Living the Big Stuff: Don’t Sweat the Holidays!

Living The Big Stuff

Living the Big Stuff: Don’t Sweat the Holidays!

Kris Carlson Don't Sweat the Holidays“Don’t sweat the holidays” is easier said than done, right? It’s true, but it can become your mindset and strategy for enjoying this time of year that otherwise can feel like way too much. You may be letting out a long slow breath saying: “I feel like I just took down my wreaths, tree, and garlands; is it really that time of year, again, already?” The holidays can be a reminder of what’s missing and the tipping point of stress to an already more than demanding schedule. We can maintain the magic of the season and let go of the little things that we sweat big time that end up stealing our joy.

When my kids were in their school-aged years, I stayed home managing all things family-related. I could never understand how anyone could have a “bah-humbug!” attitude during the holidays because in our household it was all fun and good cheer, and every year we visited the local Christmas tree farm and ran through the hills to pick out the most perfectly imperfect tree. We filled out the annual greeting cards. We spent time hunting for the most thoughtful gifts for each other, our friends, and stocking stuffers for our extended family. We looked forward to the magic of decorating the house with lights all over it (reindeer on the rooftop), decorating ginger bread houses, singing Christmas carols, baking cookies and attending holiday parties. It was all so much fun, and in those days, it seemed I had all the time I needed to merrily get it all done! In fact, I thrived amidst the hustle and bustle and “ho, ho, ho!” of it all.

While life was picture-perfect then, now, life is vastly different. I’ve been a widow and single Mother for seven years this December (a Grandmother, a.k.a. ‘Nana’ too) with a full-time career taking over for my husband and carrying on his legacy. My late husband Richard Carlson passed away without warning from a pulmonary embolism just before Christmas seven years ago. I feared that the memory of this tragic event would shadow the holidays for our family. Then, the following year in 2007, on the same day of December 13, our beloved golden retriever, Ty, died early too. (Ok, it’s true that, after two major losses, our family was feeling weary of the month of December.) Yet, our holiday spirit has prevailed, as we cherish the memories of such wonderful times we’ve shared as a family and refuse to buckle with cynicism. And, here are a few strategies that continue to bring holiday cheer this time of year.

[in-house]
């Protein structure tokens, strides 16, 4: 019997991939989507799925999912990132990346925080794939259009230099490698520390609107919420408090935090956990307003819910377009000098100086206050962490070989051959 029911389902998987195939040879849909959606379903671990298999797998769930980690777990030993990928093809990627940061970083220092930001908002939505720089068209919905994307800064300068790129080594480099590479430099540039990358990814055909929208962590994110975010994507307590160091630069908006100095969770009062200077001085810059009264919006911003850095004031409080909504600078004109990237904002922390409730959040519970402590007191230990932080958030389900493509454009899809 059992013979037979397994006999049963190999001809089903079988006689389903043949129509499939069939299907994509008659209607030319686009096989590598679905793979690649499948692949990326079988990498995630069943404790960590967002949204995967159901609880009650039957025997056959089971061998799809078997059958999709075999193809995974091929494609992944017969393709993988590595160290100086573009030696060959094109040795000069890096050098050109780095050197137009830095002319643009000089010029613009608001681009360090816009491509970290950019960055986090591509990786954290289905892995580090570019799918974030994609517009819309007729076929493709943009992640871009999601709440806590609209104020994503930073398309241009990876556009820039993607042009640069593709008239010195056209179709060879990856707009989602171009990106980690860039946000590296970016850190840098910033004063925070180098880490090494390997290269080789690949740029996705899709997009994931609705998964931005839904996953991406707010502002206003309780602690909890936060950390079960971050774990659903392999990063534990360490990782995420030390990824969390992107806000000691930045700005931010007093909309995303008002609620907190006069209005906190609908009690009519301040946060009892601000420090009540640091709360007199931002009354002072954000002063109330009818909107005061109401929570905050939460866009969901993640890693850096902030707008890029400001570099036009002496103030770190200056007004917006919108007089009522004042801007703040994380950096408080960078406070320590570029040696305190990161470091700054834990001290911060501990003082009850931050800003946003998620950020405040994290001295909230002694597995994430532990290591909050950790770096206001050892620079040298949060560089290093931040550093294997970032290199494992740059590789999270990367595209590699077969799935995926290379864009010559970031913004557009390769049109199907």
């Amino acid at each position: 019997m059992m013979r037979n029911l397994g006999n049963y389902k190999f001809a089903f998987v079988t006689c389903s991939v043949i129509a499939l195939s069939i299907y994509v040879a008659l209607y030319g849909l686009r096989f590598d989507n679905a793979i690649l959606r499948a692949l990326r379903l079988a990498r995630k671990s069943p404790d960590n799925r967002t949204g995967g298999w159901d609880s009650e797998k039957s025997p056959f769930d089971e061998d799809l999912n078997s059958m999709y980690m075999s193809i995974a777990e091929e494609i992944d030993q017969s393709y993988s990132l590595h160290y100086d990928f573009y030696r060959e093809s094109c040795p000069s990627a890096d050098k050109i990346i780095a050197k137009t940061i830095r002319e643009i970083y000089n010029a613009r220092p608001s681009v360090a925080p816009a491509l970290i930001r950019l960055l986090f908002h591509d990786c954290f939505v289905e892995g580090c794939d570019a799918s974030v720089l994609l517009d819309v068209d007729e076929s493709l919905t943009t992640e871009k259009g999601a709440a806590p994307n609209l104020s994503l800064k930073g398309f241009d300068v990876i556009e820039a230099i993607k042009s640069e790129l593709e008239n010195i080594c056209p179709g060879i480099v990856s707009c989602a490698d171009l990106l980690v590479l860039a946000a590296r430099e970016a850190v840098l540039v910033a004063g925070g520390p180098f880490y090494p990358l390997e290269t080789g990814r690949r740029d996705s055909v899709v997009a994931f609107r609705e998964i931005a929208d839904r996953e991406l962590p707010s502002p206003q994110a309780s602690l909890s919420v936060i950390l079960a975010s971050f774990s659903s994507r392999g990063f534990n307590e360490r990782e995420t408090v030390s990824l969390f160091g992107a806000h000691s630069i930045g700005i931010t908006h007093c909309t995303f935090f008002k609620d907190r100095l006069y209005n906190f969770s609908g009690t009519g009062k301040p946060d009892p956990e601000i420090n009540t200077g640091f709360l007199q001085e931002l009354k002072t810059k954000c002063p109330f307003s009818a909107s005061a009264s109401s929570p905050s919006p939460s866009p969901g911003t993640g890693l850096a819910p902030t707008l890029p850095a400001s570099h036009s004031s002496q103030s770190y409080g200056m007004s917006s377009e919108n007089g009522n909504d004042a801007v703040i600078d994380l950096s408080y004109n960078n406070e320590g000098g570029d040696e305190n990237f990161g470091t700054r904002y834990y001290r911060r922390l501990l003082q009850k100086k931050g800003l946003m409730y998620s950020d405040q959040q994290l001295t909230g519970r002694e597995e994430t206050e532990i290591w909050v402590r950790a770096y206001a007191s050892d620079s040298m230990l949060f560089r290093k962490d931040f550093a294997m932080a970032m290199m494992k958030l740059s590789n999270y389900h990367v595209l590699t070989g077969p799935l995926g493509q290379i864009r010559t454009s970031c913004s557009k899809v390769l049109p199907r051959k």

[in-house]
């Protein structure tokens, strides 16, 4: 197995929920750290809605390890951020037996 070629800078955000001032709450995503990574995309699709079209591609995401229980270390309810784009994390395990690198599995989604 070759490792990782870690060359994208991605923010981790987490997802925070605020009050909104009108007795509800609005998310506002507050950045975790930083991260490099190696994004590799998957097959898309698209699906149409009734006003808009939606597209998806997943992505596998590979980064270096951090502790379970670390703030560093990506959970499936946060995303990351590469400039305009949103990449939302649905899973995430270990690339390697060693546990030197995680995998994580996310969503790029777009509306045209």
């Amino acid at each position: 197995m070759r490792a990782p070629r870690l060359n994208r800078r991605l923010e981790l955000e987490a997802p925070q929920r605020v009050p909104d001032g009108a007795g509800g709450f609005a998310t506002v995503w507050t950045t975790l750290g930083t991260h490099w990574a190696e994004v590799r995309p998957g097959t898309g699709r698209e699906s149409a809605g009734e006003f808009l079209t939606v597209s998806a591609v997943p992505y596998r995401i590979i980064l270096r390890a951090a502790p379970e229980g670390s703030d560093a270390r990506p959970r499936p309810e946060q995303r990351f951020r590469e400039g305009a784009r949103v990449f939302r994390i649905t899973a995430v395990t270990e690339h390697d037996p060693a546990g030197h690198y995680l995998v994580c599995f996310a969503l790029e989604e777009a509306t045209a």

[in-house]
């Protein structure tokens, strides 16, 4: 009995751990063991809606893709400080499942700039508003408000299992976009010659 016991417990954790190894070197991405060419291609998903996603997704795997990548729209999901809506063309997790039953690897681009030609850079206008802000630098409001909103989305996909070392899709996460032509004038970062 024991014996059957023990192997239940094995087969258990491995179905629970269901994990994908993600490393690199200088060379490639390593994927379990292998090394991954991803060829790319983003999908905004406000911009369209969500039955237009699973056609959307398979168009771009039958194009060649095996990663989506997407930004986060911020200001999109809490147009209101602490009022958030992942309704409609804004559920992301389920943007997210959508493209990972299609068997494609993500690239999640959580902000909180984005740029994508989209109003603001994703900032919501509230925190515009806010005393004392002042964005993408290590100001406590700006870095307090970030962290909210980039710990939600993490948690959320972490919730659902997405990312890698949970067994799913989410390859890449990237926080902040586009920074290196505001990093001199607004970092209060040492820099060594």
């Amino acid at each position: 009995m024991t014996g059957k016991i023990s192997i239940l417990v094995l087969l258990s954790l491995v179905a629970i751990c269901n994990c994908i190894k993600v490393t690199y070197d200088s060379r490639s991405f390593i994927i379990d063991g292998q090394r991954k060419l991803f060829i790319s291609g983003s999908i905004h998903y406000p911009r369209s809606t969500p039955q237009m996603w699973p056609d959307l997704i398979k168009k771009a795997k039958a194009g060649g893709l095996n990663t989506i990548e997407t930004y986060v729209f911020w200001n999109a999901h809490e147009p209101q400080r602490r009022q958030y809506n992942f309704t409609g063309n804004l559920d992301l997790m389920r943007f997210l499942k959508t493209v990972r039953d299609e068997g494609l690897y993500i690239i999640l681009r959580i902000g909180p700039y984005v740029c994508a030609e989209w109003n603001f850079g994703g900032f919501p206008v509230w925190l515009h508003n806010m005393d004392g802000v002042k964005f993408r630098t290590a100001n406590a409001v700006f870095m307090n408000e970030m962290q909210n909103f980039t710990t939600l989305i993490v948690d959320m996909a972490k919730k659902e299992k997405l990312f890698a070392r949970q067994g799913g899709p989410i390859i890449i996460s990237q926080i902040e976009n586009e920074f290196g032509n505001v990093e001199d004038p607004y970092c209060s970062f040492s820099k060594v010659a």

Here’s one major strategy I embrace that imbues the holidays with good cheer; I’ve learned to make small adjustments and not to sweat the small stuff to make room for living the big stuff. Knowing that I have the power to choose helps me to maintain inner peace and equanimity. I’m committed to letting go of the small things that don’t feel right in the moment to make more room for more joy. I don’t buy into the idea that ‘things have to be a certain way.’ My holidays are far more negotiable than that! In fact, one of the great lessons I’ve learned in loss is that most things are negotiable that are not absolutely necessary for survival.

Life is a roller coaster, and many things change in our lives during the year: Our income changes. Our time expands or is limited based on what we have going on at work or in life in general. Our health changes, and our families spread out as the nest empties; the list goes on. As our lives change, it’s important to differentiate the extra activities of the season that bring you joy from those things that stress you out.

My best advice for enjoying this time of year, that was always meant to light up the long winter months with meaning, is for you carry forward family traditions that hold value for you today. Go ahead and make an honest assessment and give yourself permission to make new choices based on your current evaluation, or valuation, if you will. In this moment, question the activities that don’t serve you a good helping of holiday happy. This is a time to question anything that doesn’t resonate and add intrinsic value to your experience. Remember that you have the power to choose how you spend your time, —at least your home time. You can participate in those activities, parties, and traditions that allow you and your family to celebrate the season creating warm memories that work into schedule as it is now. Give yourself full go-ahead to delete the ones that you find are bringing a crease to your brow early in December, so you can be present to the ones you choose.

Anything that steals your happiness isn’t worth it, period. Embrace change and shift the way you do things, and move with the current of what’s going on in the ebb and flow of your life today. Be present to what feels right for you and your family, and let the small stuff go. Happy holidays are on the horizon!

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